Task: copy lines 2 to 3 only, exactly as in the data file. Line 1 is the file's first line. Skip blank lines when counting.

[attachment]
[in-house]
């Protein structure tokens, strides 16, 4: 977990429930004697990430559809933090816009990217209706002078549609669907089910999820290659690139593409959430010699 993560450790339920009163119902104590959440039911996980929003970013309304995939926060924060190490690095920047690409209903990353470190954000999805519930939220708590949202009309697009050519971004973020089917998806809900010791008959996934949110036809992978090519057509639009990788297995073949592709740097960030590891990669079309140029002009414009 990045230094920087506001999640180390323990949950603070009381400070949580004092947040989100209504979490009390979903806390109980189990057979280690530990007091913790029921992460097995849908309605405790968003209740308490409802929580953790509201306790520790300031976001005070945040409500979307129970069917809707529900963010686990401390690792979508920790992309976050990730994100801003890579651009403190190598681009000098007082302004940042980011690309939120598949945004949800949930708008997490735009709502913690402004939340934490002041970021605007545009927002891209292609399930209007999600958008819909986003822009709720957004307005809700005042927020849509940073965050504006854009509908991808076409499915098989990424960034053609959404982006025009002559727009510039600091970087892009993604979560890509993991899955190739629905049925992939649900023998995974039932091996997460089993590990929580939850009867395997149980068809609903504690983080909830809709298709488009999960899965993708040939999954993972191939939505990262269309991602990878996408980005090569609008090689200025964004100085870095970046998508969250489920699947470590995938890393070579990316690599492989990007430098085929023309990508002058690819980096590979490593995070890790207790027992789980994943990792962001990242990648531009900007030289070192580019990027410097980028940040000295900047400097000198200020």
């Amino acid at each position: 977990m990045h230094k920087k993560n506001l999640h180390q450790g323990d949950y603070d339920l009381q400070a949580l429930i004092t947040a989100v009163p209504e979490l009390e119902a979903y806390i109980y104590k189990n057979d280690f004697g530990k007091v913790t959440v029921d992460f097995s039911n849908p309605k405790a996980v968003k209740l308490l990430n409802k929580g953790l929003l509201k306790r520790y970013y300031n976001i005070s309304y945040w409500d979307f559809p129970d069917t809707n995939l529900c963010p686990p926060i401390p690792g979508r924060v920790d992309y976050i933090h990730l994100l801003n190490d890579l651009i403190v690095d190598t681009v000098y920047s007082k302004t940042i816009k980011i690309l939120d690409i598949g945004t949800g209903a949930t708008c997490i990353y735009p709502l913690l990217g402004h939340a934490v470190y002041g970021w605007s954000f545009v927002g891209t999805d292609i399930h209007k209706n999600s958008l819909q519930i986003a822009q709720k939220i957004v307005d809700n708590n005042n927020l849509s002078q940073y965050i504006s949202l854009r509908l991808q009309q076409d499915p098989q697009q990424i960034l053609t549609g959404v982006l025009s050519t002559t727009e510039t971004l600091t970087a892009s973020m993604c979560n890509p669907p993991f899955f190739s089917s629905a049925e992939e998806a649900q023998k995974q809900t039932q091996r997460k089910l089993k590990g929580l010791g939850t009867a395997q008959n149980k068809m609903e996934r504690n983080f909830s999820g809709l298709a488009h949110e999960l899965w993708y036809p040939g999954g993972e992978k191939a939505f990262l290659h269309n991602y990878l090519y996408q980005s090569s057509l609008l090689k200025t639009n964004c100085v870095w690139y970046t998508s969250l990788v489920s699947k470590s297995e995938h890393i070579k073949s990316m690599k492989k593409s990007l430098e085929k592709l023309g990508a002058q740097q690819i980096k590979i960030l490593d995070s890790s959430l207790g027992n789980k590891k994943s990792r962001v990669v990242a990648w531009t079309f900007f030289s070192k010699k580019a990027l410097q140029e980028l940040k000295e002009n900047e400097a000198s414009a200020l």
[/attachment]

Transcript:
């Protein structure tokens, strides 16, 4: 977990429930004697990430559809933090816009990217209706002078549609669907089910999820290659690139593409959430010699 993560450790339920009163119902104590959440039911996980929003970013309304995939926060924060190490690095920047690409209903990353470190954000999805519930939220708590949202009309697009050519971004973020089917998806809900010791008959996934949110036809992978090519057509639009990788297995073949592709740097960030590891990669079309140029002009414009 990045230094920087506001999640180390323990949950603070009381400070949580004092947040989100209504979490009390979903806390109980189990057979280690530990007091913790029921992460097995849908309605405790968003209740308490409802929580953790509201306790520790300031976001005070945040409500979307129970069917809707529900963010686990401390690792979508920790992309976050990730994100801003890579651009403190190598681009000098007082302004940042980011690309939120598949945004949800949930708008997490735009709502913690402004939340934490002041970021605007545009927002891209292609399930209007999600958008819909986003822009709720957004307005809700005042927020849509940073965050504006854009509908991808076409499915098989990424960034053609959404982006025009002559727009510039600091970087892009993604979560890509993991899955190739629905049925992939649900023998995974039932091996997460089993590990929580939850009867395997149980068809609903504690983080909830809709298709488009999960899965993708040939999954993972191939939505990262269309991602990878996408980005090569609008090689200025964004100085870095970046998508969250489920699947470590995938890393070579990316690599492989990007430098085929023309990508002058690819980096590979490593995070890790207790027992789980994943990792962001990242990648531009900007030289070192580019990027410097980028940040000295900047400097000198200020």
């Amino acid at each position: 977990m990045h230094k920087k993560n506001l999640h180390q450790g323990d949950y603070d339920l009381q400070a949580l429930i004092t947040a989100v009163p209504e979490l009390e119902a979903y806390i109980y104590k189990n057979d280690f004697g530990k007091v913790t959440v029921d992460f097995s039911n849908p309605k405790a996980v968003k209740l308490l990430n409802k929580g953790l929003l509201k306790r520790y970013y300031n976001i005070s309304y945040w409500d979307f559809p129970d069917t809707n995939l529900c963010p686990p926060i401390p690792g979508r924060v920790d992309y976050i933090h990730l994100l801003n190490d890579l651009i403190v690095d190598t681009v000098y920047s007082k302004t940042i816009k980011i690309l939120d690409i598949g945004t949800g209903a949930t708008c997490i990353y735009p709502l913690l990217g402004h939340a934490v470190y002041g970021w605007s954000f545009v927002g891209t999805d292609i399930h209007k209706n999600s958008l819909q519930i986003a822009q709720k939220i957004v307005d809700n708590n005042n927020l849509s002078q940073y965050i504006s949202l854009r509908l991808q009309q076409d499915p098989q697009q990424i960034l053609t549609g959404v982006l025009s050519t002559t727009e510039t971004l600091t970087a892009s973020m993604c979560n890509p669907p993991f899955f190739s089917s629905a049925e992939e998806a649900q023998k995974q809900t039932q091996r997460k089910l089993k590990g929580l010791g939850t009867a395997q008959n149980k068809m609903e996934r504690n983080f909830s999820g809709l298709a488009h949110e999960l899965w993708y036809p040939g999954g993972e992978k191939a939505f990262l290659h269309n991602y990878l090519y996408q980005s090569s057509l609008l090689k200025t639009n964004c100085v870095w690139y970046t998508s969250l990788v489920s699947k470590s297995e995938h890393i070579k073949s990316m690599k492989k593409s990007l430098e085929k592709l023309g990508a002058q740097q690819i980096k590979i960030l490593d995070s890790s959430l207790g027992n789980k590891k994943s990792r962001v990669v990242a990648w531009t079309f900007f030289s070192k010699k580019a990027l410097q140029e980028l940040k000295e002009n900047e400097a000198s414009a200020l």